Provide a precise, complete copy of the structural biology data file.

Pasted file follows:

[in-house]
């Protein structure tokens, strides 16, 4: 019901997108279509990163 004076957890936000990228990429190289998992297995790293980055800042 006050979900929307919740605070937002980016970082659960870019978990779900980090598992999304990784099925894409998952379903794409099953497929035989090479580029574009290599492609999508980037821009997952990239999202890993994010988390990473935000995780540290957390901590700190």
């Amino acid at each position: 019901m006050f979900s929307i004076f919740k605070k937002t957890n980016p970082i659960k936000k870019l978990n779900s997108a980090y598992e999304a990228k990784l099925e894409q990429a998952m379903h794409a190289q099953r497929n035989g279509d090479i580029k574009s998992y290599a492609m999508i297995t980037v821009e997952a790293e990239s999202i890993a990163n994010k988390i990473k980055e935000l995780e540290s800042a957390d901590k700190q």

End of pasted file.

[in-house]
């Protein structure tokens, strides 16, 4: 019901997108279509990163 004076957890936000990228990429190289998992297995790293980055800042 006050979900929307919740605070937002980016970082659960870019978990779900980090598992999304990784099925894409998952379903794409099953497929035989090479580029574009290599492609999508980037821009997952990239999202890993994010988390990473935000995780540290957390901590700190």
């Amino acid at each position: 019901m006050f979900s929307i004076f919740k605070k937002t957890n980016p970082i659960k936000k870019l978990n779900s997108a980090y598992e999304a990228k990784l099925e894409q990429a998952m379903h794409a190289q099953r497929n035989g279509d090479i580029k574009s998992y290599a492609m999508i297995t980037v821009e997952a790293e990239s999202i890993a990163n994010k988390i990473k980055e935000l995780e540290s800042a957390d901590k700190q």